Look to Small-Caps for Big Winners

 | Feb 17, 2012 | 10:30 AM EST
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In the world of stock market investing, small is typically beautiful. Consuelo Mack, in a television interview with noted small-cap mutual fund manager Chuck Royce, made the observation that the Russell 2000, which is largely made up of small-cap companies, has outperformed the S&P 500 over the last three-, five- and 10-year periods.

This mirrors the performance of the S&P SmallCap 600, which was up 8% annually in the last decade vs. a 0.8% gain for the S&P 500 in the same period.

The stellar performance of small-caps has gotten some to think that the future belongs to large-caps. Small-caps, so the thinking goes, have run their course, and in the near to medium term, large-caps will shine.

Others are not so sure. The Wall Street Journal recently quoted an observer who commented, "Small-caps are bull-market investments; they are going to respond better than the average stock in a market and economic rebound." The economy seems to be strengthening, which would indicate the strength in the market will go to small-caps.

Of course, market timing, as I have noted before, is a fool's game. However, it is worth noting that over time, small-caps have generally outperformed large-caps. Plus, the guru strategies I follow are also positive about these stocks.

The guru strategies are computerized strategies I created based on the writings of some of Wall Street's great investors. There are a number of small caps (market caps of up to $1 billion) that get high grades from not just one guru strategy, but two. These are worth paying attention to now.

One is MWI Veterinary Supply (MWIV), which has a market cap of $884 million. This company distributes animal health products, including pharmaceuticals, equipment, supplies and food, to veterinarians. It carries more than 30,000 products and its customers include more than 20,000 veterinary practices. Americans love their pets, which keeps the veterinary market strong.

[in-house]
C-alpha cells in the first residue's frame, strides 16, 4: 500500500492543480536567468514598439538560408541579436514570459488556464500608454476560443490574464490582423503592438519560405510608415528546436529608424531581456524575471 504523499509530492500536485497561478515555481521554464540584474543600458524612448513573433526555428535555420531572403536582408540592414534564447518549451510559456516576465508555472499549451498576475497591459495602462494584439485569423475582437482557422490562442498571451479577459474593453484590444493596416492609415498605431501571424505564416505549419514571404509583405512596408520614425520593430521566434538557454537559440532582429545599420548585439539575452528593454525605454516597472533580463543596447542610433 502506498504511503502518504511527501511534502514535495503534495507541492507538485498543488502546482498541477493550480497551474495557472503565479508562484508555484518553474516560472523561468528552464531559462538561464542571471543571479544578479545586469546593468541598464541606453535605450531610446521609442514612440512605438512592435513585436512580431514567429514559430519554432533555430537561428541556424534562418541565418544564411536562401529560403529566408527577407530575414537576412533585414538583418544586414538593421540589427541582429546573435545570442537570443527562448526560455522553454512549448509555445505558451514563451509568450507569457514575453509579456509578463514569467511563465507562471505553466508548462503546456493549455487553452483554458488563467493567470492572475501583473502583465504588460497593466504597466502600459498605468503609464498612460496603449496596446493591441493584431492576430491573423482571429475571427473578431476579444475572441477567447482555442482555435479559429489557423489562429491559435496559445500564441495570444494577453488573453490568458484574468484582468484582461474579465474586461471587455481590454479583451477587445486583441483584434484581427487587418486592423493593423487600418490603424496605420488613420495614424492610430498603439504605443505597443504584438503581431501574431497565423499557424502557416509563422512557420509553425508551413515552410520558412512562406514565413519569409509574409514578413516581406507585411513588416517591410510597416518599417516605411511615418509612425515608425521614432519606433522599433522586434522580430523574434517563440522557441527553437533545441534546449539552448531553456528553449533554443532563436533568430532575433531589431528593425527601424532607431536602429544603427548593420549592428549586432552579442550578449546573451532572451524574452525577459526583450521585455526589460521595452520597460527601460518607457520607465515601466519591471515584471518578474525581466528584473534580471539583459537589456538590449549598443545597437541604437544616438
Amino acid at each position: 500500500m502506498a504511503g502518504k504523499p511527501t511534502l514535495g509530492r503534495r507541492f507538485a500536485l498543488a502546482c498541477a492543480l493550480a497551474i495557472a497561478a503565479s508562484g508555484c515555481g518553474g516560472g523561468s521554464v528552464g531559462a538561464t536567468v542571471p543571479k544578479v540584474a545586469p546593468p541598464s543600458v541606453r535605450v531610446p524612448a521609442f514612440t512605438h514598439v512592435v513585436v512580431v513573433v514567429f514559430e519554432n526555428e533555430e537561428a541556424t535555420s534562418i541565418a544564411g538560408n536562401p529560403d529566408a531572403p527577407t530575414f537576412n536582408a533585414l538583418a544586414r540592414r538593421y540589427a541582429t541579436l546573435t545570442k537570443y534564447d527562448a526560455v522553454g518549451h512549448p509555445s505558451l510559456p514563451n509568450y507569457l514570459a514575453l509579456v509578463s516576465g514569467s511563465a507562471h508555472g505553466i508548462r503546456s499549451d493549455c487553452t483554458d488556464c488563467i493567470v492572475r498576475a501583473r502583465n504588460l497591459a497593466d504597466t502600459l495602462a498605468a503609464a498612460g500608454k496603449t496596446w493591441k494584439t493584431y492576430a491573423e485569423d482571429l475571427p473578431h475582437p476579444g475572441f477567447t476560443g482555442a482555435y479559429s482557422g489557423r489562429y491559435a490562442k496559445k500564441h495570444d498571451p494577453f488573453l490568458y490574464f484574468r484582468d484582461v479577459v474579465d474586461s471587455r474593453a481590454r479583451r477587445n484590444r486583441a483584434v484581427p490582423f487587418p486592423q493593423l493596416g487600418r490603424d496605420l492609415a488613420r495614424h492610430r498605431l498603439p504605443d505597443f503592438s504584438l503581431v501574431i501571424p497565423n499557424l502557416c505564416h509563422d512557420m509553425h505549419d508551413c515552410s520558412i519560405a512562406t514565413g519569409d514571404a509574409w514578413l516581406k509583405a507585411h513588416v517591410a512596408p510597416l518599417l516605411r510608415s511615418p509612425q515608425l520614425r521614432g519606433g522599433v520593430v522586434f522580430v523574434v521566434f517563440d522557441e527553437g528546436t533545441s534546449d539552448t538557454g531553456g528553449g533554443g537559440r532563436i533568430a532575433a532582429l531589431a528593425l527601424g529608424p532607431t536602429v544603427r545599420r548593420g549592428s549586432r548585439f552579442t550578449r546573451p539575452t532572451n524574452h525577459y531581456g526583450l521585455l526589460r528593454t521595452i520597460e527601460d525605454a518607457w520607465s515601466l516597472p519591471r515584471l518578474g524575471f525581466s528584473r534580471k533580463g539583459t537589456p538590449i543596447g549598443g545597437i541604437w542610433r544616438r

For this one, I based the strategy on Peter Lynch's writings, as he likes MWI because of its P/E/G ratio of 0.94. This ratio, which looks at price-to-earnings relative to growth, is a measure of how much the investor is paying for growth. To be acceptable, the P/E/G must be 1.0 max, and MWI's is just below this.

But the Lynch strategy is not the only one barking loudly in favor of MWI. My James P. O'Shaughnessy strategy likes this company's market cap, earnings (which have increased in each of the past five years), low price-to-sales ratio of 0.65 (1.5 is the maximum allowed) and relative strength. Overall, MWI is a small-cap company that is performing well, has a history of steady earnings growth and whose stock is reasonably priced.

Another small-cap worth taking a look is a health care company that services the human medical market -- Bio-Reference Laboratories (BRLI) whose market cap is $634 million. This is a regional clinic laboratory that performs such tests as blood and urine analysis, toxicology, pap smears and biopsied-tissue examinations. Located in New Jersey, the company says it is the largest independent clinical lab in the Northeastern market and the third largest full-service lab in the U.S. Like the veterinary market, the human medical market is strong and looks likely to remain so for the foreseeable future.

My Buffett- and O'Shaughnessy-based strategies strongly support Bio-Reference. The Buffett strategy likes the company's strong market position, earnings consistency (earnings per share have increased in nine of the past 10 years), low debt, strong return on equity (16.9% over the past 10 years) and projected annual rate of return to investors 17.4% over the next decade.

The O'Shaughnessy strategy likes the company's market cap, earnings which have increased in each of the past five years, price-to-sales ratio of 1.39 and relative strength.

The last small cap I'll mention is Rue21 (RUE), whose market cap is $829 million. Rue21 is a specialty-clothing retailer catering to the younger set of both men and women. It proudly proclaims it offers "fashion at a value," which let's you know its marketing strategy. It has 638 stores in 44 states. It is in a competitive market, but is doing well and seems well managed, witness is lack of any debt.

As with MWI, Rue21 is liked by the Lynch and O'Shaughnessy strategies. Its market cap, consistently increasing earnings, price-to-sales ratio and relative strength are what make Rue21 a favorite of the O'Shaughnessy strategy. The Lynch strategy likes the company's P/E/G of 0.86 and absence of debt.

These three small-cap companies get high marks from two strategies. All of these companies are doing well and have reasonably-priced stocks. Even if small-caps in general don't perform in the near to medium future as they have recently, these stocks should do just fine. And if small-caps continue to outperform large caps, these companies could be major winners.



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